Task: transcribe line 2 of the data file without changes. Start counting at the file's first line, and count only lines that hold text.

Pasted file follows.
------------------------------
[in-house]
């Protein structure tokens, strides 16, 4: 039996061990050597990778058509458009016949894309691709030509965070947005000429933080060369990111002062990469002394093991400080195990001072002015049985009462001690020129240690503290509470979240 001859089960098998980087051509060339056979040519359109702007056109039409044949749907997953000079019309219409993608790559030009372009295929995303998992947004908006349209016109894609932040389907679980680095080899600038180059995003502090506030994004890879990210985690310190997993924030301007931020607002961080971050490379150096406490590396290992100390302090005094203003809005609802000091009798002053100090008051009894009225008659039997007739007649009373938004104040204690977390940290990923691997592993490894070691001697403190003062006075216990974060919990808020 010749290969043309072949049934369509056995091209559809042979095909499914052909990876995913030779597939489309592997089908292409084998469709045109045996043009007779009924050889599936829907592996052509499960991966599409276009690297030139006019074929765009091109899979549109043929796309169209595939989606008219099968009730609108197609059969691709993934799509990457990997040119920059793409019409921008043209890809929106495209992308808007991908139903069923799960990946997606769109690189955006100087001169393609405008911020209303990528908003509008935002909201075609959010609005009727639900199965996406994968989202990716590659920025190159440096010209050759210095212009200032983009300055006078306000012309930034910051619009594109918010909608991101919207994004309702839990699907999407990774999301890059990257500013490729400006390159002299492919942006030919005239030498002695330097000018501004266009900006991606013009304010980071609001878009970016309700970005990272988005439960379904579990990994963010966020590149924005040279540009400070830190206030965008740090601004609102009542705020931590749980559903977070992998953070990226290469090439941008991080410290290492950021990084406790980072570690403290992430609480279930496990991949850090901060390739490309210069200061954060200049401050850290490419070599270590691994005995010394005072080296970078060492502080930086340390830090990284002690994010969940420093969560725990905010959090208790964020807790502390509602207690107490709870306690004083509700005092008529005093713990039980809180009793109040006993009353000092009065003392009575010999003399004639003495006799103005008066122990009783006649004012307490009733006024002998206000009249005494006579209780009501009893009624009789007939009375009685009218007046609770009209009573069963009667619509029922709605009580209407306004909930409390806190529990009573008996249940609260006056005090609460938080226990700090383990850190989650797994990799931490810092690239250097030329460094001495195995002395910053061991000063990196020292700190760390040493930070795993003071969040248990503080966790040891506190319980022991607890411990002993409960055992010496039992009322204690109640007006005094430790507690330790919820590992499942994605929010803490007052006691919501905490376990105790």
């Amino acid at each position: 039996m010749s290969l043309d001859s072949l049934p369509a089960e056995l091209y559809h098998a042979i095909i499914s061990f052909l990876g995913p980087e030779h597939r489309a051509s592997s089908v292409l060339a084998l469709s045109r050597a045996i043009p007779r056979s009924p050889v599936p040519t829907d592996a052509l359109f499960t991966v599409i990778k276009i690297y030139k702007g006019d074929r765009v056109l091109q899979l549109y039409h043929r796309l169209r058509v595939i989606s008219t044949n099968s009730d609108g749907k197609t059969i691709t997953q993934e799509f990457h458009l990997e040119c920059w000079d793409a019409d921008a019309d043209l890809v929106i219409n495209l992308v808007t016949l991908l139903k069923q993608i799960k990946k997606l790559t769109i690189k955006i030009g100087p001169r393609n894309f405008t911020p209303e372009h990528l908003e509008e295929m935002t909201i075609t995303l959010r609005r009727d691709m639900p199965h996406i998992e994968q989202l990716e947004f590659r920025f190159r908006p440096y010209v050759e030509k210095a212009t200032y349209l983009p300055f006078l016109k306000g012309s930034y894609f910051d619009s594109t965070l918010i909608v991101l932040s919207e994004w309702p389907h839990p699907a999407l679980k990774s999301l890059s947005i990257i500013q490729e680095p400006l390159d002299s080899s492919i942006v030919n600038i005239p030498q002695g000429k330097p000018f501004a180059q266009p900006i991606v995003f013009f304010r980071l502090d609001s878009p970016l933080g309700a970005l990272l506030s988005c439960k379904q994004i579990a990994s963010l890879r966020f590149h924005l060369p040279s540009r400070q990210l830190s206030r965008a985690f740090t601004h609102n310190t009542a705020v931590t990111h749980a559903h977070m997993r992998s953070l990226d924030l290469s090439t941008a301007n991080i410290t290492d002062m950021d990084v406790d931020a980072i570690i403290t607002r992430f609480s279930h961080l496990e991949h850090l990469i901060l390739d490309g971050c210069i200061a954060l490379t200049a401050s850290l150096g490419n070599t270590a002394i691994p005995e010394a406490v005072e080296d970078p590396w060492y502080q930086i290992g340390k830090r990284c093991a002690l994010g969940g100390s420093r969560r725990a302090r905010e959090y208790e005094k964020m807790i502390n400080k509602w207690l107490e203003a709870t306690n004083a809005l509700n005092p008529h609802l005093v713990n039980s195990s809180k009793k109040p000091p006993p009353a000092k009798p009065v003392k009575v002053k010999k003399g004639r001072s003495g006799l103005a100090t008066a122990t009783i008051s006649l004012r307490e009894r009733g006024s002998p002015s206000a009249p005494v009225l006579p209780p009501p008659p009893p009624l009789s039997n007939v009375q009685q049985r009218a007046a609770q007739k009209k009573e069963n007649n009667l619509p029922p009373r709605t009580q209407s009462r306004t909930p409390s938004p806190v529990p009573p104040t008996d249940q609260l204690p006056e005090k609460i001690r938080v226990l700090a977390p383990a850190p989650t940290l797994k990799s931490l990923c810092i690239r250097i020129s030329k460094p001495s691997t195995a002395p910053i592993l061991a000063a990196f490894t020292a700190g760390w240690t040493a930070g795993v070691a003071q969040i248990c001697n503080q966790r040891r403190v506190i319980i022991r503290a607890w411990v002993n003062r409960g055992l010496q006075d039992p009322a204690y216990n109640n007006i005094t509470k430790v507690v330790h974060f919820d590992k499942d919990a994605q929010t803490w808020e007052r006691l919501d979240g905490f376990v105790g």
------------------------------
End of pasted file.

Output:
């Protein structure tokens, strides 16, 4: 039996061990050597990778058509458009016949894309691709030509965070947005000429933080060369990111002062990469002394093991400080195990001072002015049985009462001690020129240690503290509470979240 001859089960098998980087051509060339056979040519359109702007056109039409044949749907997953000079019309219409993608790559030009372009295929995303998992947004908006349209016109894609932040389907679980680095080899600038180059995003502090506030994004890879990210985690310190997993924030301007931020607002961080971050490379150096406490590396290992100390302090005094203003809005609802000091009798002053100090008051009894009225008659039997007739007649009373938004104040204690977390940290990923691997592993490894070691001697403190003062006075216990974060919990808020 010749290969043309072949049934369509056995091209559809042979095909499914052909990876995913030779597939489309592997089908292409084998469709045109045996043009007779009924050889599936829907592996052509499960991966599409276009690297030139006019074929765009091109899979549109043929796309169209595939989606008219099968009730609108197609059969691709993934799509990457990997040119920059793409019409921008043209890809929106495209992308808007991908139903069923799960990946997606769109690189955006100087001169393609405008911020209303990528908003509008935002909201075609959010609005009727639900199965996406994968989202990716590659920025190159440096010209050759210095212009200032983009300055006078306000012309930034910051619009594109918010909608991101919207994004309702839990699907999407990774999301890059990257500013490729400006390159002299492919942006030919005239030498002695330097000018501004266009900006991606013009304010980071609001878009970016309700970005990272988005439960379904579990990994963010966020590149924005040279540009400070830190206030965008740090601004609102009542705020931590749980559903977070992998953070990226290469090439941008991080410290290492950021990084406790980072570690403290992430609480279930496990991949850090901060390739490309210069200061954060200049401050850290490419070599270590691994005995010394005072080296970078060492502080930086340390830090990284002690994010969940420093969560725990905010959090208790964020807790502390509602207690107490709870306690004083509700005092008529005093713990039980809180009793109040006993009353000092009065003392009575010999003399004639003495006799103005008066122990009783006649004012307490009733006024002998206000009249005494006579209780009501009893009624009789007939009375009685009218007046609770009209009573069963009667619509029922709605009580209407306004909930409390806190529990009573008996249940609260006056005090609460938080226990700090383990850190989650797994990799931490810092690239250097030329460094001495195995002395910053061991000063990196020292700190760390040493930070795993003071969040248990503080966790040891506190319980022991607890411990002993409960055992010496039992009322204690109640007006005094430790507690330790919820590992499942994605929010803490007052006691919501905490376990105790």